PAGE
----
1. More Personal

Alowishus deliciousMum said to me the other day, ‘Well, what’s wrong with a friend just seeing someone in the street and telling them?’ I said ‘Well, they can do that too, mum. But on this, someone checks in and then, bang! They’ve got 500 people that have seen that straight away’,” Tracey shares.

  1. More Visible Results

We made these little Banoffee Pie posts just because we made up too much base for something and one of the girls said: ‘Oh let’s put banana and put some caramel in there.’ So we Googled how to spell ‘banoffee pie’, made them, posted them [on Facebook], and we had people coming in to the shop all afternoon buying these banoffee pies. They sold out like in an hour and a half,” she adds, “That was solely from Facebook.”

What if Facebook never happened?

“I don’t know. I probably still would have done word-of-mouth,” she admits on the thought of a world without Facebook, “I was just thinking about that on the way because I’ve always said – I’ve never – like when I first started I thought if they charge for it I wouldn’t do it, but it’s become sort of an invaluable tool now. And I think even if they did start charging, I think we would stick with it depending on what the costs were.”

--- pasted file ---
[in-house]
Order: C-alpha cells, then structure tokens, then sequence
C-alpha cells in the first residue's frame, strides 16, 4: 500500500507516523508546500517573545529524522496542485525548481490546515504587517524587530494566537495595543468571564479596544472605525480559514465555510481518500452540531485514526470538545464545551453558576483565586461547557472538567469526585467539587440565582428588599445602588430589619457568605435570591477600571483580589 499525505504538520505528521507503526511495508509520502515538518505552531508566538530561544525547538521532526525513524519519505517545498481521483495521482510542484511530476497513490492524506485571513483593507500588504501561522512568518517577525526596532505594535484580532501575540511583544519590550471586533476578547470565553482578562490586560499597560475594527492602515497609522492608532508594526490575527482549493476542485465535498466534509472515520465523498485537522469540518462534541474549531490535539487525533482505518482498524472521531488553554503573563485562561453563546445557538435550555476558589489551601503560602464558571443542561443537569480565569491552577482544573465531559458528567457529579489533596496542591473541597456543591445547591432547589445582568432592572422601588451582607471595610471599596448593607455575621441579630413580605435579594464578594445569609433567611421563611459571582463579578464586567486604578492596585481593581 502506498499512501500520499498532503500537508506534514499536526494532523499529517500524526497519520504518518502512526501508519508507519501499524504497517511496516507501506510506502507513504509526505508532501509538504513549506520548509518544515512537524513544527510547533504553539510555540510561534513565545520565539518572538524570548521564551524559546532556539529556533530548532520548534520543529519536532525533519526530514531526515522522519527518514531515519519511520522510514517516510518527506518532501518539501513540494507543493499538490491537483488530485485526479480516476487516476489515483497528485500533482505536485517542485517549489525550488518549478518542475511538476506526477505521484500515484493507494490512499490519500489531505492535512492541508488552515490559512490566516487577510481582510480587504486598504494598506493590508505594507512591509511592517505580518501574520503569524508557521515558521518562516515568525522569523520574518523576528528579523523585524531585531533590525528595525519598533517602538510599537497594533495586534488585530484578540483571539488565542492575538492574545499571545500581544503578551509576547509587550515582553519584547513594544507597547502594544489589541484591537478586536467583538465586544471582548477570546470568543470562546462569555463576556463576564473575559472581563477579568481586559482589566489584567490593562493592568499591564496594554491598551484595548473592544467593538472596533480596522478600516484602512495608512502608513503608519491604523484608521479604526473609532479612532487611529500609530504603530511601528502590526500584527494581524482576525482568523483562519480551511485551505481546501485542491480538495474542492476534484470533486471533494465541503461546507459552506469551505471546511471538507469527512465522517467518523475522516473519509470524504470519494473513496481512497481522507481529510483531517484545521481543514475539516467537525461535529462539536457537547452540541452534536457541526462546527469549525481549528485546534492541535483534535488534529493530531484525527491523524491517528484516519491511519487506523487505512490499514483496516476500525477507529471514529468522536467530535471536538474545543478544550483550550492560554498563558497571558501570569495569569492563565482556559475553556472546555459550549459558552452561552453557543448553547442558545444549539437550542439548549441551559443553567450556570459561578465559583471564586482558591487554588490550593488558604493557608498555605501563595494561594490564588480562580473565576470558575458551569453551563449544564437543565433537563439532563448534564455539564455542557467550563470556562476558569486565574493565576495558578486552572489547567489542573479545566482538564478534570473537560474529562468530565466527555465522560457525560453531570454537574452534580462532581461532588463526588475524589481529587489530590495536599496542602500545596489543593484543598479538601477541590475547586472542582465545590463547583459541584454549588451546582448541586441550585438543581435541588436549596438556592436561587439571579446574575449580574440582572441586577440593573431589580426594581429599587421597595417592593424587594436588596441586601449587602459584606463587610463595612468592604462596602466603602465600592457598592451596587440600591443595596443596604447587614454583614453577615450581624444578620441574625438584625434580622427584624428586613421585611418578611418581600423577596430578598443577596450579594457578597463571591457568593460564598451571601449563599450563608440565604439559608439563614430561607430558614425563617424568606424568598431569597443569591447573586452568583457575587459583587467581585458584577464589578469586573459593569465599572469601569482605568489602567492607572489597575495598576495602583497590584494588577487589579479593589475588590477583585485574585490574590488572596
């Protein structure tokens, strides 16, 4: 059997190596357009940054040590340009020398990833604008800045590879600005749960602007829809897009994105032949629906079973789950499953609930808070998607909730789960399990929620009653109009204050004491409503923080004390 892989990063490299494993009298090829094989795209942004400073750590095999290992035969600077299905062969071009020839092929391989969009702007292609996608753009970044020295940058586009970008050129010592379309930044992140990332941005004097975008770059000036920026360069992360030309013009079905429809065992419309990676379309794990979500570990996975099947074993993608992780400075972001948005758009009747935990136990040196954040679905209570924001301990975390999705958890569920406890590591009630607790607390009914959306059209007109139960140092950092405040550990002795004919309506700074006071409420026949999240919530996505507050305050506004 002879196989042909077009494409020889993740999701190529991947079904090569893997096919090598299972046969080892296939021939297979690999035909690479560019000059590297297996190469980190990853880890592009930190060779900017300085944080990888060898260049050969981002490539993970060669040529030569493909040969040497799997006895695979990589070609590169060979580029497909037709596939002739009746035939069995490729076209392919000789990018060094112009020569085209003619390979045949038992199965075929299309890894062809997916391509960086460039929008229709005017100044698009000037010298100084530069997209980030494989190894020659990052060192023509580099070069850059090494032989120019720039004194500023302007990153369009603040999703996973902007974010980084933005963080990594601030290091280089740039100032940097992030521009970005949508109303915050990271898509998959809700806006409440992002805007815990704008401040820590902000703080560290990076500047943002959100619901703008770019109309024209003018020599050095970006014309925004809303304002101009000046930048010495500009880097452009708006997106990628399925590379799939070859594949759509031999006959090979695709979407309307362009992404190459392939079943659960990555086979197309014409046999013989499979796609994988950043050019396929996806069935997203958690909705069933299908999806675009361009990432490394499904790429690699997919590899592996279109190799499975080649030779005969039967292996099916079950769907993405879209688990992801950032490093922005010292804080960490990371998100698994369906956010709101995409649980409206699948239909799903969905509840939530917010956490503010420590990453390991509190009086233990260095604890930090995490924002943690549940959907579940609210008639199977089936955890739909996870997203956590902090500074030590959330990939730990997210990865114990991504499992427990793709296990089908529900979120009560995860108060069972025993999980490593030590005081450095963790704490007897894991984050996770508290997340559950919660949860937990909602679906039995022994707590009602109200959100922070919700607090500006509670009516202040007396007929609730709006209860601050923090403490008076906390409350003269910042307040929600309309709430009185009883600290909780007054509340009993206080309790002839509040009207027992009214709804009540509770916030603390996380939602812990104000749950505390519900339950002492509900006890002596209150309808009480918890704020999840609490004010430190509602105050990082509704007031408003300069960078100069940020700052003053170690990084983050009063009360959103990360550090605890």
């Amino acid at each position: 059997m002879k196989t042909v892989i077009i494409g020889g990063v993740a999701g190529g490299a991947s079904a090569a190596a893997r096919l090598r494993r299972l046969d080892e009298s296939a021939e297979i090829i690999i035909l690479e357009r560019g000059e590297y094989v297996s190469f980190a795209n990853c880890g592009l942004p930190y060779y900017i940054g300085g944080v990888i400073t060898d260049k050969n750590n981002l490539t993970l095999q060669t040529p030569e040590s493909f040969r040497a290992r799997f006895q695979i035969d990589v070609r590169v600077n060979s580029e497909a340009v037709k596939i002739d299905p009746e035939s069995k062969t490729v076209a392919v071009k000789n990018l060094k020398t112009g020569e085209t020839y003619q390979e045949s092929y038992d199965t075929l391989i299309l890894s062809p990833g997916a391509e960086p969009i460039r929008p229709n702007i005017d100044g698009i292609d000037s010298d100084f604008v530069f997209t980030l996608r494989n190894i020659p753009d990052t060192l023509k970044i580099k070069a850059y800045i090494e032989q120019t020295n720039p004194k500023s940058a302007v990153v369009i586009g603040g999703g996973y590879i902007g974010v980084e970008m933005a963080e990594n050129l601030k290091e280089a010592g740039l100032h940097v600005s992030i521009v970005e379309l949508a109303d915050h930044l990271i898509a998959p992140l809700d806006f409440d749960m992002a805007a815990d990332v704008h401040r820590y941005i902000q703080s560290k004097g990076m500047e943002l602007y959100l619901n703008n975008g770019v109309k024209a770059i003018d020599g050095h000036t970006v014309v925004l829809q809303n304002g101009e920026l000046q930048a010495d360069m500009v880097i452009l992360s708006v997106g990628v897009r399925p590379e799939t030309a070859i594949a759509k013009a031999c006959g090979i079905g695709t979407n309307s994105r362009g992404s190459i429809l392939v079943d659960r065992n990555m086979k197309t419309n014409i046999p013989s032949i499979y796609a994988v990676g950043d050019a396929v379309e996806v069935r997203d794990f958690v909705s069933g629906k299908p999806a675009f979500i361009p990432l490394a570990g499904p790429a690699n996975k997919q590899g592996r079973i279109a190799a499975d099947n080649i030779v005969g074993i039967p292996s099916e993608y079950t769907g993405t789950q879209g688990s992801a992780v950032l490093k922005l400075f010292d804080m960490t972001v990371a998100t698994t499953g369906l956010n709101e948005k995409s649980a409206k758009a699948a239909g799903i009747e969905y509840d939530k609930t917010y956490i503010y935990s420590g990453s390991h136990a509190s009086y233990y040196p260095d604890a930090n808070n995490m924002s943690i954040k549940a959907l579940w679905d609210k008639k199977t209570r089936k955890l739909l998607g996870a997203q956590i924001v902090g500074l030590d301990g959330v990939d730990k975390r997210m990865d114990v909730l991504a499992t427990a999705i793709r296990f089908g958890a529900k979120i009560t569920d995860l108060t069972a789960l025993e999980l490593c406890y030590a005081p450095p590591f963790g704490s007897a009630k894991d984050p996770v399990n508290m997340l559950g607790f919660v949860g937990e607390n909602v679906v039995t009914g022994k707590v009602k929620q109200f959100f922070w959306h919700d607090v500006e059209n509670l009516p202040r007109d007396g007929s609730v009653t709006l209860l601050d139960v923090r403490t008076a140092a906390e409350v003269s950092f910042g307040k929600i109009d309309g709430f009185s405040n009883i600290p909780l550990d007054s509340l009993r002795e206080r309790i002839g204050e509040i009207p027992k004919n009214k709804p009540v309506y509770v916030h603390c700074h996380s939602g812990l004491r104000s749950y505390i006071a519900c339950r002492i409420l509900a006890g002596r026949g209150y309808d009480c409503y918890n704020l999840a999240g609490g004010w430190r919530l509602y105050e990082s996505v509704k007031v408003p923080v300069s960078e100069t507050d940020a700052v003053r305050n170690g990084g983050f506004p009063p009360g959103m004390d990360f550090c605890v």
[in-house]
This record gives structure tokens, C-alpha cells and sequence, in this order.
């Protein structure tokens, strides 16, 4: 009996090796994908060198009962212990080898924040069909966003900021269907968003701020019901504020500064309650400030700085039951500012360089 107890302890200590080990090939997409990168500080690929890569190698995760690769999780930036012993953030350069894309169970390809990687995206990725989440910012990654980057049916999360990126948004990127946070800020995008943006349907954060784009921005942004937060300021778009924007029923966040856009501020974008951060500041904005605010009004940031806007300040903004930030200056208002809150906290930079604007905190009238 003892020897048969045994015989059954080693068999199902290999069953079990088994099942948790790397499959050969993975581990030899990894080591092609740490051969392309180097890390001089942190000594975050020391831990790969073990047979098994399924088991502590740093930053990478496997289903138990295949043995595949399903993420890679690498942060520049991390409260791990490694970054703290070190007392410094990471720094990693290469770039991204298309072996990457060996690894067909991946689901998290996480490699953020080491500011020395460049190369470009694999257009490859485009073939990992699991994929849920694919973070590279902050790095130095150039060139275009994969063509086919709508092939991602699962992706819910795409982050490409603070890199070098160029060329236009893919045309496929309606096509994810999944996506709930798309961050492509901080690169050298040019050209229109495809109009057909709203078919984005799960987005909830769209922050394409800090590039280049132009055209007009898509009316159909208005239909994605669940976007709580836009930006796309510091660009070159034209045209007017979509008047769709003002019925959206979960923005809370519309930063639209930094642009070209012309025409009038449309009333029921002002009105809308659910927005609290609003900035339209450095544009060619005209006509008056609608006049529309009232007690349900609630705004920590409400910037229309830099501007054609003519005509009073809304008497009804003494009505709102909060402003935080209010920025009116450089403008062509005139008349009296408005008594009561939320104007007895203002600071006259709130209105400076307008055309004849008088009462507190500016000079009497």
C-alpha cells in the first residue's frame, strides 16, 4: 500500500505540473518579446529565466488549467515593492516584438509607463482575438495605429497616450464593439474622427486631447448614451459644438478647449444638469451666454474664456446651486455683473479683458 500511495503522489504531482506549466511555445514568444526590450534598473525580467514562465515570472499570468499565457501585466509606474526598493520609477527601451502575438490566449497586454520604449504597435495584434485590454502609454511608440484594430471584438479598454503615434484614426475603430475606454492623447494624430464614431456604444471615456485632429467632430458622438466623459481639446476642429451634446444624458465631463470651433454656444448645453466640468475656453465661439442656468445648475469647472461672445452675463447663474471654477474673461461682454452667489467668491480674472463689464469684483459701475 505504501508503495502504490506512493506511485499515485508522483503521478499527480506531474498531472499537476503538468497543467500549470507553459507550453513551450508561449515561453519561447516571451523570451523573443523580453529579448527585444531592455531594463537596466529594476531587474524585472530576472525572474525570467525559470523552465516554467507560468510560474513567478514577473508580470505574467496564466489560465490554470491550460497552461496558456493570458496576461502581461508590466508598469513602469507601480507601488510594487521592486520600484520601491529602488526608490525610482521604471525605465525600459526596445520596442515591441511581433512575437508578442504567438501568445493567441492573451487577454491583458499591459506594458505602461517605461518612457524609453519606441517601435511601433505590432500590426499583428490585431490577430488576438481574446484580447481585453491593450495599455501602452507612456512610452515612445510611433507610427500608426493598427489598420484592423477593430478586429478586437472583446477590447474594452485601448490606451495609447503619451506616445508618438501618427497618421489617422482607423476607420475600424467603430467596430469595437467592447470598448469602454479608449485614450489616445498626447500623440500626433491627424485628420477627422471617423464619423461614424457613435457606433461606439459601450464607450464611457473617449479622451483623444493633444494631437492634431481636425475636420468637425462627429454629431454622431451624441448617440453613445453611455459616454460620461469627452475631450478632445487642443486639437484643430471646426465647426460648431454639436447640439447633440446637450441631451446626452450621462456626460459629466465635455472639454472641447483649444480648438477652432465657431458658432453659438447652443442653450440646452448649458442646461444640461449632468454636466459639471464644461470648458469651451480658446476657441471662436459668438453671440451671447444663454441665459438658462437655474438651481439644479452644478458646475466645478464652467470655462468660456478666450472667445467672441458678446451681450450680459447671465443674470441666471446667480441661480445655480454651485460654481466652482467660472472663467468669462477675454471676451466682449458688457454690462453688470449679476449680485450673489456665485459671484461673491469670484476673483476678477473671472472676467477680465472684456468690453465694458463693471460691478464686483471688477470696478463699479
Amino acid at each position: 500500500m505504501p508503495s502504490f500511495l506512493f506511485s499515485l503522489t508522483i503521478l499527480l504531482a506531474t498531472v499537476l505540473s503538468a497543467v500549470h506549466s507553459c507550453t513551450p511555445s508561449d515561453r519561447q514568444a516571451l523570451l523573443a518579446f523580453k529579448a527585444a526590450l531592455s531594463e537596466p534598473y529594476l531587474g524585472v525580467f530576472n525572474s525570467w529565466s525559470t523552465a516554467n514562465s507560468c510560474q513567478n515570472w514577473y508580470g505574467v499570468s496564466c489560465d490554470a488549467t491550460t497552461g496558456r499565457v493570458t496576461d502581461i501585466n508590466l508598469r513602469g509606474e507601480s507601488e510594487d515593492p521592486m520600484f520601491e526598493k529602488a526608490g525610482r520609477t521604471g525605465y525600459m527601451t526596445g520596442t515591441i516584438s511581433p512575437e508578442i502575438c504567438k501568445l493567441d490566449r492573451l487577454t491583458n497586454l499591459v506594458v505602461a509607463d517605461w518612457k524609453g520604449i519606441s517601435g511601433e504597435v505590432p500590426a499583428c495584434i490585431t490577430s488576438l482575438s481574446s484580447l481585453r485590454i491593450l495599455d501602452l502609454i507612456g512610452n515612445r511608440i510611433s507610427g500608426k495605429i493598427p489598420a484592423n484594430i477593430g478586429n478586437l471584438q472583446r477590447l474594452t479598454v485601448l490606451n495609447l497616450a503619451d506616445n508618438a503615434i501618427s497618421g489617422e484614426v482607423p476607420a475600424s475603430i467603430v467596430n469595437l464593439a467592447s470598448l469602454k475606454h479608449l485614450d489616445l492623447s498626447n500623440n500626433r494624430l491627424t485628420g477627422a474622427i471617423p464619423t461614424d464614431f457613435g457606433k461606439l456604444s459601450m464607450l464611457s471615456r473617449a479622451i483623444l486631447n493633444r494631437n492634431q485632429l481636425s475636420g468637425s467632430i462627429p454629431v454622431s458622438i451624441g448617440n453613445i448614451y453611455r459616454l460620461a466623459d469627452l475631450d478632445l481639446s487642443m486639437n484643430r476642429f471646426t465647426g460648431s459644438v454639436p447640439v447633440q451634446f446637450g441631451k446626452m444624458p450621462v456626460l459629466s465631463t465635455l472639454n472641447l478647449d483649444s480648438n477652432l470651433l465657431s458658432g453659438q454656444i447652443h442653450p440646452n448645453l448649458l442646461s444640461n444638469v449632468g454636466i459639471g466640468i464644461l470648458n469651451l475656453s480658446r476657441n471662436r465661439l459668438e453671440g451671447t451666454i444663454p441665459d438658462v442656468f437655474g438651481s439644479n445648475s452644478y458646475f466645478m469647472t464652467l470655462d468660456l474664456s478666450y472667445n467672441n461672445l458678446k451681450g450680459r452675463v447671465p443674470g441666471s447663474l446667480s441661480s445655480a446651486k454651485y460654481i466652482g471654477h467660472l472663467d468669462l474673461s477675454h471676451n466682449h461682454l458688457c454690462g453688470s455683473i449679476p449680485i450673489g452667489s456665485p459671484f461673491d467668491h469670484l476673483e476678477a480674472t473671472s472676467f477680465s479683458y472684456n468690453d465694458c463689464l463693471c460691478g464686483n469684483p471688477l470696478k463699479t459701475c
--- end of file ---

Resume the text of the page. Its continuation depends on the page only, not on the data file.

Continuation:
And when you DO get your business on Facebook…

  1. Be active – post regularly

“Make sure that you post several times a day,” Tracey says, “but [don’t] post like a gazillion tons a day because then people get sick of seeing you.”

  1. Add your personal touch – but keep the posts fun and light

“Share an interesting feel-good thing that someone might like,” the proud owner recommends, “like I posted the other day and it was an old dog with a coffee cup sitting on his head holding the coffee. So yeah, just different things like that.”

Click here to visit the Alowishus Delicious Facebook page

Tracey and Michael McPhee

Alowishus owners Tracey McPhee and husband Michael McPhee

Alowishus Delicious Open Hours:

  • Mon-Wed, 7am to 5pm
  • Thurs, 7am to 9pm
  • Fri-Sat, 7am to 11pm
  • Sun, 7am to 10pm

At present, Alowishus Delicious also prides itself of its impeccable catering services, and has recently launched its gelato bar – pay them a visit in Earls Court 4/176 Bourbong Street, Bundaberg, Queensland.